Towns need more than just a space to encourage entrepreneurship. That is where the Southwest Colorado Accelerator Program for Entrepreneurs (SCAPE) comes in. SCAPE is one of many rural business accelerators helping to grow small businesses, which are responsible for most net job growth in the US. SCAPE connects local start-ups with investors and mentors in the region, and has a vested interest in seeing them succeed.
A business accelerator is a program that helps new and start-up businesses develop by providing mentorship, office space, training, and funding in exchange for a stake in the company. To join SCAPE, start-ups apply for spots in the accelerator and go through an intensive interview process to vet their business ideas. Participants get full workspaces with DurangoSpace, start-up funding, mentors to assist in business development, and an intense 6-month curriculum. The program teaches all the ins and outs of start-ups and small-businesses covering things like finance, marketing, business models, and product development. This is an intentional way to develop a small-business and start-up community in small towns. DurangoSpace also likes to be involved because they can generate new tenants!
“To create jobs you need to create businesses, not compete for relocations of large employers. Sure, there are larger employers in Durango, but trying to attract them away from other regions with incentives is expensive and creates a zero-sum mindset for neighboring towns. It is much more reliable and resilient to build your own economy” (Jasper Welch, co-founder of DurangoSpace, SCAPE mentor, former mayor of Durango).
Only 3 years old, SCAPE has already graduated 10 businesses and has 5 more in its current class. These businesses have reportedly raised $3,000,000 in funding from private investors, and created 36 jobs for the area. Start-ups range from foods to robotics, networking and online marketplaces. They partner with local banks and regional development organizations, and have a host of 16 mentors available to provide consulting and expertise to the start-ups. Their website summarizes their program goals as “designed to meet SCAPE’s vision to create more high growth, job creating ventures by fully preparing them to be ‘market and investor ready’, increasing their chances to be successful growing companies in Southwest Colorado”. Programs like these are instrumental in helping to create new businesses by engaging with prospective entrepreneurs to turn ideas into real businesses. This attracts investment and creates a network of individuals who support each other in making local-businesses. The program’s founders and mentors are seasoned business professionals. They created SCAPE because they want an active retirement in Durango and want to see Durango’s economy succeed.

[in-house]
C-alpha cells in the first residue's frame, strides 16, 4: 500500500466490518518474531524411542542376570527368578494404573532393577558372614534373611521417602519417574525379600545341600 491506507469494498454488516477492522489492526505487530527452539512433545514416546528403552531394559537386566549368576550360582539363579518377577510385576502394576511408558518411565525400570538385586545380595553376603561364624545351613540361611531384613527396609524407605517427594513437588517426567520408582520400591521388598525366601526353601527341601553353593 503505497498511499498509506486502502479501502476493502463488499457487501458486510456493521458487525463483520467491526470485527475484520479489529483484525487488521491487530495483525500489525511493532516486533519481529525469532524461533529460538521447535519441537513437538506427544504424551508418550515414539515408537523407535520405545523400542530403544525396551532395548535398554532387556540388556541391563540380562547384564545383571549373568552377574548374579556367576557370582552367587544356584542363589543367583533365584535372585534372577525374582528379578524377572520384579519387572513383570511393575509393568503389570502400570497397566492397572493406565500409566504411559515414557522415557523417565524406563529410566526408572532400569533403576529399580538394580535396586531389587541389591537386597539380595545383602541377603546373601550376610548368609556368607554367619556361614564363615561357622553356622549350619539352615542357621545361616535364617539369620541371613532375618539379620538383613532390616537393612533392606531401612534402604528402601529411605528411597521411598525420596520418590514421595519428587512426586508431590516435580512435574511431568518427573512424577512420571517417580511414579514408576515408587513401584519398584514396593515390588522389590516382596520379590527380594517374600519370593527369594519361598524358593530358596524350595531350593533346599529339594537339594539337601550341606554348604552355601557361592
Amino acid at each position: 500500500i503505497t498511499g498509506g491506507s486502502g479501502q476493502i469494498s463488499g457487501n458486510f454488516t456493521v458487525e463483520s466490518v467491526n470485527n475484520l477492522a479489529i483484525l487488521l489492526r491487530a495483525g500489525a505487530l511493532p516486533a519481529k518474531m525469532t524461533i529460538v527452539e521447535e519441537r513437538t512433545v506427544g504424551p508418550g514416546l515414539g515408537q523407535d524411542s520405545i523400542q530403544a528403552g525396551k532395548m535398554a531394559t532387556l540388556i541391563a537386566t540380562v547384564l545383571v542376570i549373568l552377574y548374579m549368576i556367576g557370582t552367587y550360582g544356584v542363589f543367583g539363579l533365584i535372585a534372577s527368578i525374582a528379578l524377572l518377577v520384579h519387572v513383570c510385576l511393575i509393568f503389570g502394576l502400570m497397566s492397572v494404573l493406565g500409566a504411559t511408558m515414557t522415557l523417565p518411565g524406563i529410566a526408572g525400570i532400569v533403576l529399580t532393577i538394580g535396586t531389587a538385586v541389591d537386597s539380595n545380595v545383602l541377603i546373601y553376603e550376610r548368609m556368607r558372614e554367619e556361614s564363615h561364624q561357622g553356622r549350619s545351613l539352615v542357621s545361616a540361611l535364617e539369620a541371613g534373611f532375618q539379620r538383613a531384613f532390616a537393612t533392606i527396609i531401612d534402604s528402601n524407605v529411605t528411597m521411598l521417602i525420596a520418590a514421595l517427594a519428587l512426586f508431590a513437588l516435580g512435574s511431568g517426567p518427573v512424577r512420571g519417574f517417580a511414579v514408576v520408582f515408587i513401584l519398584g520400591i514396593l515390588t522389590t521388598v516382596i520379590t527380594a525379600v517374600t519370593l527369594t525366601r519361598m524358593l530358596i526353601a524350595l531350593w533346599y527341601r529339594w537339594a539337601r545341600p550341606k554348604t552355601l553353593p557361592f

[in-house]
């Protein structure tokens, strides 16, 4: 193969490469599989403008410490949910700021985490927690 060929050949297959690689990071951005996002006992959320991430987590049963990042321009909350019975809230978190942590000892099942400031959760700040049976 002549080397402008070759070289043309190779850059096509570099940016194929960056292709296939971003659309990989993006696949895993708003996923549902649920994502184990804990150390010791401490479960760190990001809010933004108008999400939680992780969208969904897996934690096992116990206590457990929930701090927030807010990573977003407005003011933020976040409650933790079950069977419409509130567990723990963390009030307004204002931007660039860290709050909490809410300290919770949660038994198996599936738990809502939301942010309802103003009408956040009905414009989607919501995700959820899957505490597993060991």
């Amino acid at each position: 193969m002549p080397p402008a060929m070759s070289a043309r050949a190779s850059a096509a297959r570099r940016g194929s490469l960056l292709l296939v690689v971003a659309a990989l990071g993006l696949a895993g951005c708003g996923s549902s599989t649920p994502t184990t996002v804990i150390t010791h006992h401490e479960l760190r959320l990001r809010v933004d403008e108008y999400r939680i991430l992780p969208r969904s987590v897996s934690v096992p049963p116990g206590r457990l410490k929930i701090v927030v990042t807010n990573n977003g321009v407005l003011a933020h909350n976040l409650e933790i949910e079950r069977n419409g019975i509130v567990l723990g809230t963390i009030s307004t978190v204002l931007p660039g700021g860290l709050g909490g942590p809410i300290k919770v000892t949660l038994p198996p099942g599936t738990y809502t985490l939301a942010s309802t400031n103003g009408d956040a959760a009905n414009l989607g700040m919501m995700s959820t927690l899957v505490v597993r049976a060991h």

Minnesota’s Arrowhead region also has no shortage of business veterans, and business development services like the Entrepreneur Fund. In addition to programmatically generating diversified groups of small-businesses, an accelerator like SCAPE would give older professionals a mentoring outlet and a good reason to spend more time living on the Range, also the Entrepreneur Fund would have a program to reliably invest in.
For more information and assistance on business innovation programs, check out the International Business Innovation Association.
If this organization’s mission and ideas are of interest, look no further for their contact information:
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